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Dublin: 24 °C Tuesday 2 June, 2020

370 new cases and 99 clusters in nursing homes and residential settings: Today's Covid-19 Main Points

There are now 5,364 confirmed cases of Covid-19 in the Republic of Ireland.

Image: Leah Farrell/

Updated Apr 6th 2020, 7:30 PM

A FURTHER 370 new cases of Covid-19 in Ireland have been confirmed this evening, bringing the total number of cases to 5,364.

The Department of Health also said that a further 16 people have died from the virus, bringing the death toll here to 174.

Health officials also confirmed that 99 clusters in nursing homes and institutions have been identified around the country, up from 57 earlier today.

Here are today’s main Covid-19 points:
  • The Department of Health announced a further 16 people have died from Covid-19 in Ireland. 370 more cases were also confirmed this evening. 
  • Authorities in Northern Ireland said yesterday that a further seven people died of Covid-19 there, bring the death toll to 63. It also has 1,089 confirmed cases. 
  • There are now 99 clusters of Covid-19 in nursing homes and institutions around the country, according to the latest report from the Health Protection Surveillance Centre. 
  • Covid-19 community assessment hubs, which open this week, will keep patients from overburdening the hospital system while being treated by healthcare staff, the head of the GP association has said.
  • Over half a million people in receipt of the Pandemic Unemployment Payment, bringing the total number of people unemployed in the State to more than 700,000.
  • Construction activity reached an 11-year low after Covid-19 restrictions shut down the industry last month. The Ulster Bank construction purchasing managers’ index has fallen to levels only previously been seen at the height of the global financial crisis. 
  • Irish supermarkets experienced the busiest month of grocery sales “ever recorded” in March due to unprecedented levels of demand fueled by the coronavirus crisis, according to new figures.
  • The Convention Centre in Dublin will be used for the full sitting of the Dáil which will be needed to elect the next Taoiseach, it has been confirmed.
  • An Post delivery workers will now be able to offer check-ins and free newspaper deliveries to people who are cocooning at the moment.
  • The co-leader of the Social Democrats has raised concerns about the “relaxation” in the residency rules for Irish tax exiles as a result of the ongoing coronavirus crisis.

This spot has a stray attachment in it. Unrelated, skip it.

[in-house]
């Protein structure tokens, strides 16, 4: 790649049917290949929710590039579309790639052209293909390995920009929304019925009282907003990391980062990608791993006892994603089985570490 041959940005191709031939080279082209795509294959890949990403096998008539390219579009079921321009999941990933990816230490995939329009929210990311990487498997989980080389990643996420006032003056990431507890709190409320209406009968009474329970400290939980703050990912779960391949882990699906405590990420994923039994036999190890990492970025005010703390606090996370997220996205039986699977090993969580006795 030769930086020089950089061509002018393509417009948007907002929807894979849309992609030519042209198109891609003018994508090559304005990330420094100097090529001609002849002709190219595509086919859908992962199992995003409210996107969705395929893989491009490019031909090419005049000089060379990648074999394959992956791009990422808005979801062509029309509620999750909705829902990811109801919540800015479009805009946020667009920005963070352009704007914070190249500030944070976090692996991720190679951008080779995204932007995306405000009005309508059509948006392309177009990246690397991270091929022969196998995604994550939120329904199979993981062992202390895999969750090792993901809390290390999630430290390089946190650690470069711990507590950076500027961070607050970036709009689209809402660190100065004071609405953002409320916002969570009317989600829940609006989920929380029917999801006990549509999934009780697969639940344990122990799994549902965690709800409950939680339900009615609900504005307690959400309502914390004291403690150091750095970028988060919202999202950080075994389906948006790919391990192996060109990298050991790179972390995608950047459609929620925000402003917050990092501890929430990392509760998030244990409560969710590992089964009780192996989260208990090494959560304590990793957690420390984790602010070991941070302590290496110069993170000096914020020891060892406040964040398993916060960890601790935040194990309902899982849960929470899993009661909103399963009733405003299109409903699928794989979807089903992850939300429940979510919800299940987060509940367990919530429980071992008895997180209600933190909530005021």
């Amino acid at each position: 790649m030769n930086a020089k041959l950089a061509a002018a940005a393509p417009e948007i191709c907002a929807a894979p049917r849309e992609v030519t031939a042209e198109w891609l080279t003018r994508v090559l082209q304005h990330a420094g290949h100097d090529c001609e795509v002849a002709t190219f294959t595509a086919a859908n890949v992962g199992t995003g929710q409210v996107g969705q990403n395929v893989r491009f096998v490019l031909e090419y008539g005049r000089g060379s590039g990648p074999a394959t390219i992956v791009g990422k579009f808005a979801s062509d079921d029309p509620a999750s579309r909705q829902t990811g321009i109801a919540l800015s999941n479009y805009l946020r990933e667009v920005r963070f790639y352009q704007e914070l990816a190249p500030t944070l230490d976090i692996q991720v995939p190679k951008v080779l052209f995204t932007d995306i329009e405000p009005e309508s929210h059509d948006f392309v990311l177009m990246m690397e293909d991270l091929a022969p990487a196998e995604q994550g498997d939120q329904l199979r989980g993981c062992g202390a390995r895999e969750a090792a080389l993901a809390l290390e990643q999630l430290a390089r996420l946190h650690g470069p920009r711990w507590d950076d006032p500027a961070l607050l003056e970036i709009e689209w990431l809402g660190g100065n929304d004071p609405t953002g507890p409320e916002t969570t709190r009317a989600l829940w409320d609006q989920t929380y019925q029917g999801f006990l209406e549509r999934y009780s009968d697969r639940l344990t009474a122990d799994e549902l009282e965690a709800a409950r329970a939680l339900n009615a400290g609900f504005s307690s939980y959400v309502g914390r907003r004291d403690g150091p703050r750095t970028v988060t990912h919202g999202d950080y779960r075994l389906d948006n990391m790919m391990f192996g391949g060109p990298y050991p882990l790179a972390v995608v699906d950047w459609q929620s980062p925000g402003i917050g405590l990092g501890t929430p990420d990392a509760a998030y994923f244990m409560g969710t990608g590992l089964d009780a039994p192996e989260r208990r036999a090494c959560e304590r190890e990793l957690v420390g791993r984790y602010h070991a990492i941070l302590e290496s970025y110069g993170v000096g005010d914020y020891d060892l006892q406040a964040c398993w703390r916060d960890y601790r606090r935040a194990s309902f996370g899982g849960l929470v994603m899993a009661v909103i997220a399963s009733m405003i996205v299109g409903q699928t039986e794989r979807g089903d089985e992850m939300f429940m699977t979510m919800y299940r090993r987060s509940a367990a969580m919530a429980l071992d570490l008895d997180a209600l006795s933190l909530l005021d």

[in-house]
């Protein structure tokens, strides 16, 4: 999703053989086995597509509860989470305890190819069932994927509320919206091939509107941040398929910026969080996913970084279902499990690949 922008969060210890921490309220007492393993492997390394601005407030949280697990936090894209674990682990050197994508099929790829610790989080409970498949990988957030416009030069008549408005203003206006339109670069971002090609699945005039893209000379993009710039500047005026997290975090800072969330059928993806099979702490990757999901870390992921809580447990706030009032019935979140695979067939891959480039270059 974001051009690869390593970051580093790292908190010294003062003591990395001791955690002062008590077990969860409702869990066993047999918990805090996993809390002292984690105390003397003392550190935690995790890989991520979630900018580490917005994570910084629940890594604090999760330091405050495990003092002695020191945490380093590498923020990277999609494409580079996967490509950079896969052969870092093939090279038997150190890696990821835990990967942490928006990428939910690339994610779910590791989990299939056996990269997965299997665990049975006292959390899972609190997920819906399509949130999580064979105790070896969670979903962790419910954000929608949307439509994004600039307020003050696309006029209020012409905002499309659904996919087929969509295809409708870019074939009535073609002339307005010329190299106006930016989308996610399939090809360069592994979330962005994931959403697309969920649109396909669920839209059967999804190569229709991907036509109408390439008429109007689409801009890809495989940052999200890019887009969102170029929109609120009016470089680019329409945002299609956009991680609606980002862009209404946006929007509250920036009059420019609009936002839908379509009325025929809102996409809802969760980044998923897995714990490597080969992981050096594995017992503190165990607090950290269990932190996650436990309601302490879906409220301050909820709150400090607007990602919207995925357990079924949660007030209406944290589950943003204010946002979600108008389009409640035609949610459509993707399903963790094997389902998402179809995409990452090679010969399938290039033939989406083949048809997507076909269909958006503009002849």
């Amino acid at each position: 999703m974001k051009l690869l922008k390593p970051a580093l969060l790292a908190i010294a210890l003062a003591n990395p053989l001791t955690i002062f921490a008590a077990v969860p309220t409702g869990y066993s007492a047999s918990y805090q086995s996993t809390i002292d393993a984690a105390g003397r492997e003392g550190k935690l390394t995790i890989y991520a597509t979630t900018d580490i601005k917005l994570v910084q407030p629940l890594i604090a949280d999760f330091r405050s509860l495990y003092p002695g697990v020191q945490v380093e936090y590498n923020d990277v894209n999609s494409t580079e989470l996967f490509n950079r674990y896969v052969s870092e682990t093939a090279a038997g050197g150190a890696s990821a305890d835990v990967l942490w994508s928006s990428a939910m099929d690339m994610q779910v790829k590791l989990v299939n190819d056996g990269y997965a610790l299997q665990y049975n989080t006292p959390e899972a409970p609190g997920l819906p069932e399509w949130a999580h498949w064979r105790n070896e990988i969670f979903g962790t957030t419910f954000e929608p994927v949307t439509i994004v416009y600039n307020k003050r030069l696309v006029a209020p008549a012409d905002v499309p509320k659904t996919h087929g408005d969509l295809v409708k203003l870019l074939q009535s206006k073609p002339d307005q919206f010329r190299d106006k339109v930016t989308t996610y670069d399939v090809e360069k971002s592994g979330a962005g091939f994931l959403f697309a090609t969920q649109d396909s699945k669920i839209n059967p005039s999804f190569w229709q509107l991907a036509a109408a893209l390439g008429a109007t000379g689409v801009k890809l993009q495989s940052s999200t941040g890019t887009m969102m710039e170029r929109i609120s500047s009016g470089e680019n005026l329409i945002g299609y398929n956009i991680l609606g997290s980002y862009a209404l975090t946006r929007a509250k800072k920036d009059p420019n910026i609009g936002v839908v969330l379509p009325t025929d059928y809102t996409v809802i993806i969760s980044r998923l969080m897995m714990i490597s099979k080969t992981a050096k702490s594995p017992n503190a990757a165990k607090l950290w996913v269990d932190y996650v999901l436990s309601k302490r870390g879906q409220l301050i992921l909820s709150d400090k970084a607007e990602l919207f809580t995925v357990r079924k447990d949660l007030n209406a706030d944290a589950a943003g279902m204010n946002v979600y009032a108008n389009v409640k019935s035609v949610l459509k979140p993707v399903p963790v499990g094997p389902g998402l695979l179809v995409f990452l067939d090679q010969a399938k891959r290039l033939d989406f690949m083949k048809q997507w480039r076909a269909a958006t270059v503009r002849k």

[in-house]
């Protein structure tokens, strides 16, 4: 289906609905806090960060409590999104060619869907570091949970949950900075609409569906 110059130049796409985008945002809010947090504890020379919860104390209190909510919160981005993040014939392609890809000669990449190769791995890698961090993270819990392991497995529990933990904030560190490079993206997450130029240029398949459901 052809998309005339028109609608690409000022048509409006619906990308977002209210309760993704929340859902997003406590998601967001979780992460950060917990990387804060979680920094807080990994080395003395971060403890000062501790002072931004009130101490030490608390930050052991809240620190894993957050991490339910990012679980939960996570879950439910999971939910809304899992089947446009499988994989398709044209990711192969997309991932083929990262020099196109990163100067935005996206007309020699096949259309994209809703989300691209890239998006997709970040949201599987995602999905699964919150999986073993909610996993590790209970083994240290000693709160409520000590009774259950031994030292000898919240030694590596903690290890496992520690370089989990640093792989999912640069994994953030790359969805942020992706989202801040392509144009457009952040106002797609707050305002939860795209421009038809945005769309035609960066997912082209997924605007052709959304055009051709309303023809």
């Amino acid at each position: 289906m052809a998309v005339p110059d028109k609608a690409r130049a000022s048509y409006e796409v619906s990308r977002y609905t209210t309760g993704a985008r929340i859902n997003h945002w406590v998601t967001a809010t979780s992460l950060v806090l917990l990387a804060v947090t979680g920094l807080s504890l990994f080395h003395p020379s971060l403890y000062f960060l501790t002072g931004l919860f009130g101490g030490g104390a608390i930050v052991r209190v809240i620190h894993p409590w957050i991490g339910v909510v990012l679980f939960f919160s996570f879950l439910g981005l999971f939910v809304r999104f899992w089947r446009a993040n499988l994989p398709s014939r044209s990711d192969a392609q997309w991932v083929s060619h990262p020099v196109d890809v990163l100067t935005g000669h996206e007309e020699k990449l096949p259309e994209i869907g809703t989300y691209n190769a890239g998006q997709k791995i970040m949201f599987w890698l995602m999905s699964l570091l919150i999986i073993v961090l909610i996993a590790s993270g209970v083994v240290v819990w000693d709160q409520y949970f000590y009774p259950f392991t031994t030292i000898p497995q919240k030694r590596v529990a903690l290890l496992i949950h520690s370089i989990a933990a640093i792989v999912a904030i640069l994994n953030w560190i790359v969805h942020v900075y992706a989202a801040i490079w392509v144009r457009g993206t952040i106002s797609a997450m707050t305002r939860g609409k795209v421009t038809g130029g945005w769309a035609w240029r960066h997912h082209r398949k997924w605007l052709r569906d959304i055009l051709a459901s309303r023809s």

• Fianna Fáil’s Justice spokesman Jim O’Callaghan has urged the Government to make sure IT security is up to date in Irish hospitals and health care facilities following a formal warning from Interpol that international cybercriminals are looking to cash in on the current pandemic. 
  • Minister for Tourism Shane Ross said he is working to find “a fair and commensurate response” to alleviate the financial pressures that are now impacting on the travel sector in Ireland. Ross says he has written to the EU Commission on the matter but the use of vouchers or some form of a credit note for customer refunds are also being considered.
  • Northern Ireland’s annual Twelfth of July parades have been cancelled for the first time since the Second World War due to coronavirus.
  • Stena Line has announced that it plans to furlough 600 employees with 150 redundancies across Ireland and the UK.
  • Court-ordered access for children of separated parents should continue to “the greatest degree possible” during the pandemic, the Law Society of Ireland has said.
Here are today’s main international points: 
  • UK Prime Minister Boris Johnson is still in hospital under observation but had a “comfortable” night after being admitted last night with persistent coronavirus symptoms, Downing Street has said.
  • British department store chain Debenhams is set to declare bankruptcy for the second time in a year, the group said today amid the coronavirus crisis. 
  • A four-year-old tiger at New York’s Bronx Zoo has tested positive for Covid-19, the institution said has said.
  • Coronavirus deaths in New York state climbed to nearly 4,200 as US President Donald Trump said his country was “starting to see light at the end of the tunnel”.
  • Japanese Prime Minister Shinzo Abe has said he will declare a state of emergency for Tokyo and six other prefectures as early as Tuesday to fight the coronavirus outbreak but there will be no hard lockdowns.
  • This year’s Open Championship has been cancelled, organisers of the golf competition have announced.
  • Scotland’s chief medical officer, Dr Catherine Calderwood, resigned last night after being criticised for not adhering to social distancing advice by visiting her second home.
  • Iran says the trajectory of coronavirus infections there appears to have started a “gradual” downward trend, but the government warned the virus is far from being under control. The country’s overall death toll stands at 3,739, with the total number of confirmed cases at 60,500. 
  • According to economists at the International Monetary Fund, the global recession caused by the coronavirus pandemic will be worse than in 2009, but early signs of a recovery are appearing in China, including renewed pollution.

This piece was amended to clarify that there were 99 confirmed clusters in both nursing homes and residential settings.

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Adam Daly

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